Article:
Personal Finance: Ask the Experts

Get advice on money matters from The Bee's Claudia Buck and a panel of local experts

June 25, 2012
Conditions are right, but don't rush into buying a new home

Q. I am starting a new job in several weeks, where I will be earning double what I make now. I intend to buy a house as soon as possible, but I have a probation period with my new job that could last upwards of 2 years. I want to take advantage of the market and get a nice house for about 160k. My fear is if I take advantage of the market and then lose my job, I'll be stuck, unable to sell and unable to make payments.

Would it be more wise to buy soon, within 6 months, with a small down payment, or risk prices going up by the end of 2 years, but have a larger down payment and hopefully pass the probationary period? I foresee no problems with my probationary period, but I know that there is always a chance of something happening.

Thank you.
Fair Oaks

A. First things first, congratulations on the new job!

Given the fragile state of the economy, it's unlikely that home prices will be rising dramatically any time soon, ditto for mortgage interest rates, so don't be in a big hurry to make such a large financial commitment.

You should wait until you have a better understanding of your new job responsibilities, how you fit in within the organization, and last but not least, the financial health of your new company. A great job that pays well is less valuable if the company is in financial trouble, which could lead to a job loss in short order.

Waiting to buy a new home will provide the following advantages:

• You are more likely to perform better on your new job, which is particularly important when you are just starting out, if you are not stressed out about buying a home. Believe me, buying a home is stressful. Demonstrating your capability to your new employer early on may eliminate or reduce the probation period.

• Lending institutions look at your ability to pay them back, so a longer work history makes them more likely to loan you the money for your mortgage.

• You will be able to build a stronger credit history, which may allow you to get a lower mortgage interest rate.

• You will be able to save more for the down payment, which will reduce your mortgage payment, and maybe eliminate the need for Private Mortgage Insurance (PMI). Generally speaking, you must pay for PMI if your down payment is less than 20%.

Suggest you make a budget for yourself and try to stick to it. Save as much as you can and obtain your credit report to see if there are any errors or issues that you need to work on.

If you haven't owned a home before, familiarize yourself with the other costs that come with home ownership, e.g., property taxes, insurance, maintenance, landscaping and general upkeep.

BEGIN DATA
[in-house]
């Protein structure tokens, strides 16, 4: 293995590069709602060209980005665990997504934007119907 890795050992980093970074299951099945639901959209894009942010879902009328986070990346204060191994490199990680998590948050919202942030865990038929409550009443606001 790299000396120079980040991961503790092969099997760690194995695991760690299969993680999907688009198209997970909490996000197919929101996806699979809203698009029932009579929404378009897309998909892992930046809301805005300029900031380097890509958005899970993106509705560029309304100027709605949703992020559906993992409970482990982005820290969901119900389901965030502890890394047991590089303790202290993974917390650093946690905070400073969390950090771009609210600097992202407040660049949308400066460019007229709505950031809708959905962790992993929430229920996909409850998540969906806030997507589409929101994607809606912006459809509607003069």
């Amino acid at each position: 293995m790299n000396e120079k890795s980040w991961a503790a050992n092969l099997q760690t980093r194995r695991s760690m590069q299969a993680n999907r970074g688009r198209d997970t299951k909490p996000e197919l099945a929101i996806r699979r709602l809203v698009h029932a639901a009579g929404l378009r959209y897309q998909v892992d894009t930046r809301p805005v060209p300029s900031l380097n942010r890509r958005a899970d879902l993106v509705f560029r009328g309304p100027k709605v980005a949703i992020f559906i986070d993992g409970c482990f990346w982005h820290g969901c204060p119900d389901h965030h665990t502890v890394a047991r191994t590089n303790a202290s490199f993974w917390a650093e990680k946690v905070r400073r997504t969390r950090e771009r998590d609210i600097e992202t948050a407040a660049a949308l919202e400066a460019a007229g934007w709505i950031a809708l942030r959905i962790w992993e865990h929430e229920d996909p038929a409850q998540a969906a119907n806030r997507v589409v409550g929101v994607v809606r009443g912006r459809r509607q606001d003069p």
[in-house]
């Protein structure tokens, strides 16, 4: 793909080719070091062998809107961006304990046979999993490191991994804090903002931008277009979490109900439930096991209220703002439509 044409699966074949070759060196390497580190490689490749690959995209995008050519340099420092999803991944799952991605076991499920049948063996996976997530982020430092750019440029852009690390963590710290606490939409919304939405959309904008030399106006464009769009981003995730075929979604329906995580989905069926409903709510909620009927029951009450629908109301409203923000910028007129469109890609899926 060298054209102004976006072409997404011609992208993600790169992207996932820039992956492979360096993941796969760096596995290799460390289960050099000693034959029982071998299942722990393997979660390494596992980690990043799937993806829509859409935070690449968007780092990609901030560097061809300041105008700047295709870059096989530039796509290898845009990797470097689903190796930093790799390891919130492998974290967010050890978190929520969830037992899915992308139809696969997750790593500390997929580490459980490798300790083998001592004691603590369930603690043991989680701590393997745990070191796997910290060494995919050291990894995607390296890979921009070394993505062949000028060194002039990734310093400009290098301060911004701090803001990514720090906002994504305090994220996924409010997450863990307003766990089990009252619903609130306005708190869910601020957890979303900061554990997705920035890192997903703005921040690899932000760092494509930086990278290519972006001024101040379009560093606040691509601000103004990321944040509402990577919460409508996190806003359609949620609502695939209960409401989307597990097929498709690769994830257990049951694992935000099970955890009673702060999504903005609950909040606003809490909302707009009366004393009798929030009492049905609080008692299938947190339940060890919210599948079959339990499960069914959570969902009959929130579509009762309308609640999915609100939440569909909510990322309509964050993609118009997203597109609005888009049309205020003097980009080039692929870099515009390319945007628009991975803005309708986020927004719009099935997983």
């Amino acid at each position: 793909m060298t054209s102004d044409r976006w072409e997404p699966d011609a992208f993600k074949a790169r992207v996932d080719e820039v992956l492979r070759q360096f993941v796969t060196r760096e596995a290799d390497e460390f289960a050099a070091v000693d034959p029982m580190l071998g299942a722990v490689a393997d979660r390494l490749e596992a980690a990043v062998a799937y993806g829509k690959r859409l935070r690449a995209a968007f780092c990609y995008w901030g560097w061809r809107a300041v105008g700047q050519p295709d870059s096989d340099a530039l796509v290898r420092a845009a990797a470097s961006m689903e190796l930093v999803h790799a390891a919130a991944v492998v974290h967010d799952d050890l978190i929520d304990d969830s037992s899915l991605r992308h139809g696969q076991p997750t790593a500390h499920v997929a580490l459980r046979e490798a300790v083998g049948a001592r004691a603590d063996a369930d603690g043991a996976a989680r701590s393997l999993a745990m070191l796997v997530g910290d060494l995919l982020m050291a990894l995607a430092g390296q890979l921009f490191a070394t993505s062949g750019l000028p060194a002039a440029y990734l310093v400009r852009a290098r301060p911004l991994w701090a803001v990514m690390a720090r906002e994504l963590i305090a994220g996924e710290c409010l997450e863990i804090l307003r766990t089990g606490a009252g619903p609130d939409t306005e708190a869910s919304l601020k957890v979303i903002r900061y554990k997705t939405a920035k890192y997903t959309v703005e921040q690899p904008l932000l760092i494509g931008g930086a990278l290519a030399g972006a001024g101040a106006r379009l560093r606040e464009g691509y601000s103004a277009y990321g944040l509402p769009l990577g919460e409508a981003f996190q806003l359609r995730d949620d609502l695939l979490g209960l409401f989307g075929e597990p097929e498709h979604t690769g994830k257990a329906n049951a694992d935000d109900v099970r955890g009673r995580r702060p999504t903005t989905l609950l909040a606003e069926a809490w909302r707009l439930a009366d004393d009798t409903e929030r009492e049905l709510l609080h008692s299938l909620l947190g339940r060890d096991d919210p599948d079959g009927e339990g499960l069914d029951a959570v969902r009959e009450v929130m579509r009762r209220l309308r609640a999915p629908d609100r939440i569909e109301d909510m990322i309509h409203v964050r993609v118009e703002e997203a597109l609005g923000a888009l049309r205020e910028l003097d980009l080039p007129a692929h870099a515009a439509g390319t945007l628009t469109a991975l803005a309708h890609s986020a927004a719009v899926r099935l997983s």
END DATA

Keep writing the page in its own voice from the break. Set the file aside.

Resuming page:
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Meet Our Financial Experts

Claudia Buck

Claudia Buck is The Sacramento Bee's personal finance columnist. Read all her columns here. Contact her at

Terri Carpenter

Terri Carpenter offers advice on job hunting, retraining and career counseling. Carpenter works at Sacramento Works Inc., the career and job training arm of the Sacramento Employment and Training Agency (SETA). With 15 years in the field, she has hands-on experience with everyone from first-time job seekers to career professionals seeking advice after a layoff or looking for a mid-career change. Ask her a question.

Carlena Tapella

Carlena Tapella is a partner in the law firm of Webb & Tapella Law Corp. in Sacramento. The firm specializes in estate planning and probate, such as estates, trusts, conservatorships and litigation. She is a past president of the Sacramento County Bar Association's Estate Planning & Probate Section. Ask her a question.

Kimberly Foss

Kimberly Foss, certified financial planner, is the founder of Empyrion Wealth Management in Roseville. With nearly 30 years in the financial industry, her clients include women in transition, small business owners, retirees and "pre-retirees." Ask her a question.

Jesse Weller

Gregory Burke, a CPA and tax expert with John Waddell & Co. in Sacramento since 1984, worked as an IRS tax auditor for six years. He’s a past chairman of the California Society of CPAs. Ask him a question.

Daniel Tahara

Daniel Tahara takes your questions about California taxes. Tahara, a spokesman for the state Franchise Tax Board, has 10 years of experience as a tax auditor. Ask him a question.

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